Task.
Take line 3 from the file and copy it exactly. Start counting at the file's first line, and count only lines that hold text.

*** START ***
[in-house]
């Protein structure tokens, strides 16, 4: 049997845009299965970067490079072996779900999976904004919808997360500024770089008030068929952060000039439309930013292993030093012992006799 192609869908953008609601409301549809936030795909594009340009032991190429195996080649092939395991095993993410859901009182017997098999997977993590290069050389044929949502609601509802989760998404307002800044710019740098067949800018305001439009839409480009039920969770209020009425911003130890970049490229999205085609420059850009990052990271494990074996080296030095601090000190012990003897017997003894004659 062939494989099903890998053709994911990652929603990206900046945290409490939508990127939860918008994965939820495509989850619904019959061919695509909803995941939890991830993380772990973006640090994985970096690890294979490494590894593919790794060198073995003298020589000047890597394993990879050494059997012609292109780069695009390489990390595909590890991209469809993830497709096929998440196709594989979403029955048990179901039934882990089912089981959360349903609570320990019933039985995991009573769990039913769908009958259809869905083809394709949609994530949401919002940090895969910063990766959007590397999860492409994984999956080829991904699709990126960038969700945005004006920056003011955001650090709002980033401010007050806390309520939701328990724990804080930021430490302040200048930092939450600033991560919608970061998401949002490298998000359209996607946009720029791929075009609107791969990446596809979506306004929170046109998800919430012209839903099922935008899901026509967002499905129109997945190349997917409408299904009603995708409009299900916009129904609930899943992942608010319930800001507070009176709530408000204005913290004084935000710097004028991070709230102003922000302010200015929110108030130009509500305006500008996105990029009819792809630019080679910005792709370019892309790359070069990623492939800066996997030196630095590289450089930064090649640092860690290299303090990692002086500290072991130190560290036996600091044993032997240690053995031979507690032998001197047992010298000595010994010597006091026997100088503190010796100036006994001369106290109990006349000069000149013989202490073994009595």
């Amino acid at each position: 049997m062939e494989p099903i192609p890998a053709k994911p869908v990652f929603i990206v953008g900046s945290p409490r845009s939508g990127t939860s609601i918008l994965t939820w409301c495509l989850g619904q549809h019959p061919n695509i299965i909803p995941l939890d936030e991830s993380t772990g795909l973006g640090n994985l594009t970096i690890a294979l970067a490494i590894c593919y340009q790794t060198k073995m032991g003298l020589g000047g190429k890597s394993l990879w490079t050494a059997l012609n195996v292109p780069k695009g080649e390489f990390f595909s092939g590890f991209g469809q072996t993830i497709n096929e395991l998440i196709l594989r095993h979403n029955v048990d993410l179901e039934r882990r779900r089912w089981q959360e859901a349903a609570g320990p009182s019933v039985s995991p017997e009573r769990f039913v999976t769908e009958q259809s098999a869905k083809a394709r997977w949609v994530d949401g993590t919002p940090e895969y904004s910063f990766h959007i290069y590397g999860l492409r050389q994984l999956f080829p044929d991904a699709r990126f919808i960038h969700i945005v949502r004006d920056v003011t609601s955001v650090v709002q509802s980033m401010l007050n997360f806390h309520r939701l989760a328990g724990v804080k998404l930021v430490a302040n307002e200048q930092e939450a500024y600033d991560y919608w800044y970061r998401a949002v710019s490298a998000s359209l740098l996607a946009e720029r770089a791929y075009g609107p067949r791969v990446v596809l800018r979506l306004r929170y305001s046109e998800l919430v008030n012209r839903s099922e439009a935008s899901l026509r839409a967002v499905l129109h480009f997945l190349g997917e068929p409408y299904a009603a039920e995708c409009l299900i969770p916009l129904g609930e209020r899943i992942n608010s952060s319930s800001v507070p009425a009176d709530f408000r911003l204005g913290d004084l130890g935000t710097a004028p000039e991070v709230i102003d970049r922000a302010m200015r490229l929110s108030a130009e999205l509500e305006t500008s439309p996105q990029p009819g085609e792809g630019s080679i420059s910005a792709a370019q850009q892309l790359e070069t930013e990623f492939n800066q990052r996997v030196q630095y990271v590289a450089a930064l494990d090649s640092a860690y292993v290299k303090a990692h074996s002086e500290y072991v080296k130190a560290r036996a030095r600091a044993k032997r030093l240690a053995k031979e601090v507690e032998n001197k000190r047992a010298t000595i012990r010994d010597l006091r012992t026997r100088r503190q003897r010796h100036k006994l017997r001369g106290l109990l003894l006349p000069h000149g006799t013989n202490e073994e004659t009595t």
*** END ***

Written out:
């Amino acid at each position: 049997m062939e494989p099903i192609p890998a053709k994911p869908v990652f929603i990206v953008g900046s945290p409490r845009s939508g990127t939860s609601i918008l994965t939820w409301c495509l989850g619904q549809h019959p061919n695509i299965i909803p995941l939890d936030e991830s993380t772990g795909l973006g640090n994985l594009t970096i690890a294979l970067a490494i590894c593919y340009q790794t060198k073995m032991g003298l020589g000047g190429k890597s394993l990879w490079t050494a059997l012609n195996v292109p780069k695009g080649e390489f990390f595909s092939g590890f991209g469809q072996t993830i497709n096929e395991l998440i196709l594989r095993h979403n029955v048990d993410l179901e039934r882990r779900r089912w089981q959360e859901a349903a609570g320990p009182s019933v039985s995991p017997e009573r769990f039913v999976t769908e009958q259809s098999a869905k083809a394709r997977w949609v994530d949401g993590t919002p940090e895969y904004s910063f990766h959007i290069y590397g999860l492409r050389q994984l999956f080829p044929d991904a699709r990126f919808i960038h969700i945005v949502r004006d920056v003011t609601s955001v650090v709002q509802s980033m401010l007050n997360f806390h309520r939701l989760a328990g724990v804080k998404l930021v430490a302040n307002e200048q930092e939450a500024y600033d991560y919608w800044y970061r998401a949002v710019s490298a998000s359209l740098l996607a946009e720029r770089a791929y075009g609107p067949r791969v990446v596809l800018r979506l306004r929170y305001s046109e998800l919430v008030n012209r839903s099922e439009a935008s899901l026509r839409a967002v499905l129109h480009f997945l190349g997917e068929p409408y299904a009603a039920e995708c409009l299900i969770p916009l129904g609930e209020r899943i992942n608010s952060s319930s800001v507070p009425a009176d709530f408000r911003l204005g913290d004084l130890g935000t710097a004028p000039e991070v709230i102003d970049r922000a302010m200015r490229l929110s108030a130009e999205l509500e305006t500008s439309p996105q990029p009819g085609e792809g630019s080679i420059s910005a792709a370019q850009q892309l790359e070069t930013e990623f492939n800066q990052r996997v030196q630095y990271v590289a450089a930064l494990d090649s640092a860690y292993v290299k303090a990692h074996s002086e500290y072991v080296k130190a560290r036996a030095r600091a044993k032997r030093l240690a053995k031979e601090v507690e032998n001197k000190r047992a010298t000595i012990r010994d010597l006091r012992t026997r100088r503190q003897r010796h100036k006994l017997r001369g106290l109990l003894l006349p000069h000149g006799t013989n202490e073994e004659t009595t």